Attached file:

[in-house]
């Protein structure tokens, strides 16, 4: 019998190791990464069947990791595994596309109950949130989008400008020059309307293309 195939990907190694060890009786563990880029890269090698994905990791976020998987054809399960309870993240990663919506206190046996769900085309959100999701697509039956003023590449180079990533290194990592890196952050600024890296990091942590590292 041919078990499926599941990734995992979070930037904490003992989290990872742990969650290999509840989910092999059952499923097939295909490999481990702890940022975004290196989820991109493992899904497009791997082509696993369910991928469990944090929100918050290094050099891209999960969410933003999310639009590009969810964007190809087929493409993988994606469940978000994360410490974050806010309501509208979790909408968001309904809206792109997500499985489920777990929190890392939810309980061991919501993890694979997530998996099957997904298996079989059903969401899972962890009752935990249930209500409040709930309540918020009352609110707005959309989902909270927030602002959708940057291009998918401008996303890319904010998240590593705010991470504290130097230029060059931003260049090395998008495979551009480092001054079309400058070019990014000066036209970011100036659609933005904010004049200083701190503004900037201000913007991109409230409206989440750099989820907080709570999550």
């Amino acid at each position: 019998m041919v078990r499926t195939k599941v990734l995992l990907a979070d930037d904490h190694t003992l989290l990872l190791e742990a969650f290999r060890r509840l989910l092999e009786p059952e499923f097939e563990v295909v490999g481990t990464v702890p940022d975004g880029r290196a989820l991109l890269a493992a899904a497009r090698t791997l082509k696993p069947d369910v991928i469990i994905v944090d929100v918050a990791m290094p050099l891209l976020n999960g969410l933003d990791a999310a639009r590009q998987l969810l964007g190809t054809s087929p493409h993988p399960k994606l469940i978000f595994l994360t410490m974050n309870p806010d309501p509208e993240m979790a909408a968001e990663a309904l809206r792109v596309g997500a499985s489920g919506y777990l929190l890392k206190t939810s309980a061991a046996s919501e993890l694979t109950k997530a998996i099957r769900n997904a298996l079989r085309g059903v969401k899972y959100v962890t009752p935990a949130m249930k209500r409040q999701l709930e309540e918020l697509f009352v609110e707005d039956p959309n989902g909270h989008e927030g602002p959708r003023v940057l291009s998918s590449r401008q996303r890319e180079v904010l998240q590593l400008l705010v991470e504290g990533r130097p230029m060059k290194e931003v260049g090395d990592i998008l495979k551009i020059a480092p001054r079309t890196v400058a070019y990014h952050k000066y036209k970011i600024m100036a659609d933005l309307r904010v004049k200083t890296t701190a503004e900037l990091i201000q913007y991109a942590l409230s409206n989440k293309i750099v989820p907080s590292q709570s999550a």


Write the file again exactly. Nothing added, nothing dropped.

[in-house]
């Protein structure tokens, strides 16, 4: 019998190791990464069947990791595994596309109950949130989008400008020059309307293309 195939990907190694060890009786563990880029890269090698994905990791976020998987054809399960309870993240990663919506206190046996769900085309959100999701697509039956003023590449180079990533290194990592890196952050600024890296990091942590590292 041919078990499926599941990734995992979070930037904490003992989290990872742990969650290999509840989910092999059952499923097939295909490999481990702890940022975004290196989820991109493992899904497009791997082509696993369910991928469990944090929100918050290094050099891209999960969410933003999310639009590009969810964007190809087929493409993988994606469940978000994360410490974050806010309501509208979790909408968001309904809206792109997500499985489920777990929190890392939810309980061991919501993890694979997530998996099957997904298996079989059903969401899972962890009752935990249930209500409040709930309540918020009352609110707005959309989902909270927030602002959708940057291009998918401008996303890319904010998240590593705010991470504290130097230029060059931003260049090395998008495979551009480092001054079309400058070019990014000066036209970011100036659609933005904010004049200083701190503004900037201000913007991109409230409206989440750099989820907080709570999550």
């Amino acid at each position: 019998m041919v078990r499926t195939k599941v990734l995992l990907a979070d930037d904490h190694t003992l989290l990872l190791e742990a969650f290999r060890r509840l989910l092999e009786p059952e499923f097939e563990v295909v490999g481990t990464v702890p940022d975004g880029r290196a989820l991109l890269a493992a899904a497009r090698t791997l082509k696993p069947d369910v991928i469990i994905v944090d929100v918050a990791m290094p050099l891209l976020n999960g969410l933003d990791a999310a639009r590009q998987l969810l964007g190809t054809s087929p493409h993988p399960k994606l469940i978000f595994l994360t410490m974050n309870p806010d309501p509208e993240m979790a909408a968001e990663a309904l809206r792109v596309g997500a499985s489920g919506y777990l929190l890392k206190t939810s309980a061991a046996s919501e993890l694979t109950k997530a998996i099957r769900n997904a298996l079989r085309g059903v969401k899972y959100v962890t009752p935990a949130m249930k209500r409040q999701l709930e309540e918020l697509f009352v609110e707005d039956p959309n989902g909270h989008e927030g602002p959708r003023v940057l291009s998918s590449r401008q996303r890319e180079v904010l998240q590593l400008l705010v991470e504290g990533r130097p230029m060059k290194e931003v260049g090395d990592i998008l495979k551009i020059a480092p001054r079309t890196v400058a070019y990014h952050k000066y036209k970011i600024m100036a659609d933005l309307r904010v004049k200083t890296t701190a503004e900037l990091i201000q913007y991109a942590l409230s409206n989440k293309i750099v989820p907080s590292q709570s999550a």